Tag Archives: foodie

Why I Ate 78 Breakfasts at 78 Different Places Last Year

A coffee cup I drew

A coffee cup I drew

I hereby declare that I have done it. For one year (from 1.11.2013 – 1.17.2014), I ate breakfast at a different Bay Area restaurant every Friday before work and on some weekends. I achieved both my written goal of eating breakfast at a different place every Friday and my actual goal of simply eating tons and tons of breakfast.

I went to the furthest reaches of San Francisco and the Bay Area, from the Marina to Glen Park, from Santa Rosa to Santa Clara. I traveled 441.7 miles by bus, car and train to 78 different places of breakfast-eating, consuming $1258 dollars worth of food, 131 eggs, 90 slices of bacon, 98 pancakes, and 234 cups of coffee. I also drew one coffee cup.

This is all well and good. I managed to spend a lot of money and eat many hash browns with my butt in many different styles of chairs and booths, but so what? Why did I do this? Why did I wake up so early and go so far, not even searching for the best food or service? Why did I spend so many hours and dollars on this project and persevere even towards the end when I’d eaten my breakfast passion into the dust (for the time being) and felt I’d seen everything and that I just wanted to sleep in for once.

It wasn’t just a meal, or just a restaurant. Breakfast for me was outer space. It was my Sahara and my Antarctica and the Wild West, the region I was destined to explore and chronicle. 

Pork Store Cafe BiscuitsAnd I wanted to find breakfast, to seek it in its natural habitat, to consume and know it inside and out and to know its people. From the crust of a sourdough loaf to the tenderness of a scrambled egg and the crisp release of grease that comes from biting into a perfectly cooked hash brown.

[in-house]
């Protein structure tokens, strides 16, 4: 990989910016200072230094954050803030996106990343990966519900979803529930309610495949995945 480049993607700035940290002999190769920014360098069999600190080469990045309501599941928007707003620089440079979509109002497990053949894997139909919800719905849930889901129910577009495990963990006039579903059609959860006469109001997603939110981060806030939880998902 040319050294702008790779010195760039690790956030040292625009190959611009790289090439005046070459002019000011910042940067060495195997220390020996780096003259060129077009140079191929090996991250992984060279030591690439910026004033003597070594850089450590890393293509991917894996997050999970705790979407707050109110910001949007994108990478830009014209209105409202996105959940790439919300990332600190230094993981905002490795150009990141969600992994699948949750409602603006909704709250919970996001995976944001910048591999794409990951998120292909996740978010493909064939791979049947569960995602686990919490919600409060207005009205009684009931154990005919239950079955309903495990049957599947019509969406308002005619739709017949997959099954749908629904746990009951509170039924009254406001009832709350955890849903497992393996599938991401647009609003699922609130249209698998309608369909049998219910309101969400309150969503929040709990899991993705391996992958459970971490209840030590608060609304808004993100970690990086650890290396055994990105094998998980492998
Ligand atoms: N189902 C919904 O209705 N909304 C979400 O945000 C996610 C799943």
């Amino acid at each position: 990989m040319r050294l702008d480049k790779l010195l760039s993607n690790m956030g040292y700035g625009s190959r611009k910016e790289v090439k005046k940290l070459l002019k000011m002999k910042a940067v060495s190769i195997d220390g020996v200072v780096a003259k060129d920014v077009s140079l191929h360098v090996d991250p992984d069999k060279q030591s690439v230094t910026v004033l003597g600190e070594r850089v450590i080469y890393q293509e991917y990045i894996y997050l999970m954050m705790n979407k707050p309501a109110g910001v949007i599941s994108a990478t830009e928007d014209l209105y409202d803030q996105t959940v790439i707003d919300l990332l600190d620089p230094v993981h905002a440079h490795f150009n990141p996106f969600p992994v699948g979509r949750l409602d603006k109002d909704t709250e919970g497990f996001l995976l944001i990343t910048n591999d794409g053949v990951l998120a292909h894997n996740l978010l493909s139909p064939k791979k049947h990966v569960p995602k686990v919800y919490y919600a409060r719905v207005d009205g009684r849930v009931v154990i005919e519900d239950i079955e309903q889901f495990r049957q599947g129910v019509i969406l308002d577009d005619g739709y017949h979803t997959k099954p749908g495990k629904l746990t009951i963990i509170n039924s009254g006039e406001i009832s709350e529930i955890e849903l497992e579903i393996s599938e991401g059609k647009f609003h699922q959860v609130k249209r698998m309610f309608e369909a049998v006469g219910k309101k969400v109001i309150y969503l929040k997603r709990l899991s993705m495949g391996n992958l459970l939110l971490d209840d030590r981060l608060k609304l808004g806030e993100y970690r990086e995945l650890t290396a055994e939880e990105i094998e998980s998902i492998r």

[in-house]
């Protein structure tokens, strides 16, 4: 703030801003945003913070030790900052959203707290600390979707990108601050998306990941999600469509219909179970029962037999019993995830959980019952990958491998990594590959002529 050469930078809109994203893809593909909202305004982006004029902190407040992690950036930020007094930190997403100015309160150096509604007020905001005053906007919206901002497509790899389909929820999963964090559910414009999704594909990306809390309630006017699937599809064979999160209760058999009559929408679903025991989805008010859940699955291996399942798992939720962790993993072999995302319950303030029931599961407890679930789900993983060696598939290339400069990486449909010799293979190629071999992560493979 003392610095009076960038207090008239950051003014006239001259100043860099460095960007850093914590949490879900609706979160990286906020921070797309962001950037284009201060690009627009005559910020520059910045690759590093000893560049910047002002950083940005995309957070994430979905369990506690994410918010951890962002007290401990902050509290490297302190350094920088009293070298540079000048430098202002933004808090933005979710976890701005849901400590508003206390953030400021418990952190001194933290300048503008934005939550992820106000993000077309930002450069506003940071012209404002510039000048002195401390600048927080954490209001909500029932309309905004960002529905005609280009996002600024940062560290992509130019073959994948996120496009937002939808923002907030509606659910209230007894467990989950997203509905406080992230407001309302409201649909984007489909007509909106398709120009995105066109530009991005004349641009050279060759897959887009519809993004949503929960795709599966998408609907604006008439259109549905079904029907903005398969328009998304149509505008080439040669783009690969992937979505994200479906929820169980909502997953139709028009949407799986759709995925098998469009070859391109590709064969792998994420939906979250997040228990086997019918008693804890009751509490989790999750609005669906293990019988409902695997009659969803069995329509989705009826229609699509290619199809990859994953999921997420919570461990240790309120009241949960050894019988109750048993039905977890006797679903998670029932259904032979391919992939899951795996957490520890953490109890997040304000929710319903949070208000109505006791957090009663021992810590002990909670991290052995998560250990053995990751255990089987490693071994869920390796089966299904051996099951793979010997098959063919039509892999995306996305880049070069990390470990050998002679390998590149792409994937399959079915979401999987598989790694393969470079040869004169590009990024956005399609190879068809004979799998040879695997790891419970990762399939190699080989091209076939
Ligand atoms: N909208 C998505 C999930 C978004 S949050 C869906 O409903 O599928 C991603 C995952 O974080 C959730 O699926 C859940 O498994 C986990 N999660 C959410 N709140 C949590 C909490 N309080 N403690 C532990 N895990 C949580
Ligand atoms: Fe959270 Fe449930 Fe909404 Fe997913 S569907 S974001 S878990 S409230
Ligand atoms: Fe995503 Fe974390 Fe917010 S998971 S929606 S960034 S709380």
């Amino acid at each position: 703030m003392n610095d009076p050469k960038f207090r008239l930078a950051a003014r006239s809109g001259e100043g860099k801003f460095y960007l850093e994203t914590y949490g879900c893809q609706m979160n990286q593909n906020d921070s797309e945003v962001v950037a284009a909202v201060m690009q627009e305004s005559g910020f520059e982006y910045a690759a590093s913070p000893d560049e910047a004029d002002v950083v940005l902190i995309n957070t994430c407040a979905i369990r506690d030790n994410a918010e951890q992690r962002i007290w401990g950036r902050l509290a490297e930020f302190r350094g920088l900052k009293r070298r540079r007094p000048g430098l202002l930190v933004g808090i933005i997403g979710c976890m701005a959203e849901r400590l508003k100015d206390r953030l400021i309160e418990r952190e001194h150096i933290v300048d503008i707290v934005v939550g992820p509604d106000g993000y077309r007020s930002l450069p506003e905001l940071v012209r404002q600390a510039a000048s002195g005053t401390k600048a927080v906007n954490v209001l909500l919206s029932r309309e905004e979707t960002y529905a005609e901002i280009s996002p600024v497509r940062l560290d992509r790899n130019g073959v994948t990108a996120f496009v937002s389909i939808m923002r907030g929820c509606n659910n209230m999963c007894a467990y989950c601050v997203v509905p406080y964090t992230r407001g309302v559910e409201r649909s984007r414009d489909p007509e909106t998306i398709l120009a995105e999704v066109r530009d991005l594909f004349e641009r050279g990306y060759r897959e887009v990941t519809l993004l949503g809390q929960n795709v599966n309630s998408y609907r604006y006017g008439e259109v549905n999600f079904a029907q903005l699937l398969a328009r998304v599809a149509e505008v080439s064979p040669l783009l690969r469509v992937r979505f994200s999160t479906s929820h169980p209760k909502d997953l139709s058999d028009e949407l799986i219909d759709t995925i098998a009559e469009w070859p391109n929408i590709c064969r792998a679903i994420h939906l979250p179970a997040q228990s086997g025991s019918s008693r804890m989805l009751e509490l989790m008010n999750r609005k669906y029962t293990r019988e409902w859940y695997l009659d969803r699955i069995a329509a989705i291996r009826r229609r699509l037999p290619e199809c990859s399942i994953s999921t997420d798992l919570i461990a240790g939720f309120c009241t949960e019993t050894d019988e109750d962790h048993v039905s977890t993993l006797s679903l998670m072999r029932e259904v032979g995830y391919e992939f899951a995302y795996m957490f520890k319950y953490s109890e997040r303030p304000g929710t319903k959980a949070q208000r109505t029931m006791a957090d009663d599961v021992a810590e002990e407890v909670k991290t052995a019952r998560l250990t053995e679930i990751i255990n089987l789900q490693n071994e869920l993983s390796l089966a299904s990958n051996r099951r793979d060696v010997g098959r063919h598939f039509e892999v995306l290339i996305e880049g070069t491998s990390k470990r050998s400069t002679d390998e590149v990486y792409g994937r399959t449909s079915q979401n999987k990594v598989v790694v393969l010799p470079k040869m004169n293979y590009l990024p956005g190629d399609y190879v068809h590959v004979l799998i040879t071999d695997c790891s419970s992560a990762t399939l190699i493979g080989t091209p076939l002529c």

I wanted to make a portrait of a ritual and to examine it until I knew its every detail and their meanings, to paint a complete picture of breakfast, to tell its entire story and not miss a thing, to climb hills and descend into valleys, to walk on darkened doorsteps and to step into empty places, to look into the faces of strangers and try to place them, to ask of them to serve me food in exchange for money and some of my time and for some of my thoughts and skin cells and saliva left on the used silverware.

But most of all, I set out to eat, to consume mountains of hashbrowns and toast and eggs, stacks of pancakes, whole sticks of butter and gallons of syrup. I wanted to explore using my senses and let my brain take a back seat and just shut up for a second.

Friday morning was mine and it was special. Every morning that I got to work with my stomach full of breakfast and another journey under my belt, I’d squeezed a little extra life into my day. It was my secret, that before I started doing work for anyone else, I’d done something for me and my goals. I wanted adventure, and that’s why I did it and have lived to tell the tale. What’s next? I don’t know. But it’s gonna be epic.

By the way, this is not the last you’ve heard of this. There is much, much more breakfast to be served.

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Top Chef Michael Mina Describes My Daily Diet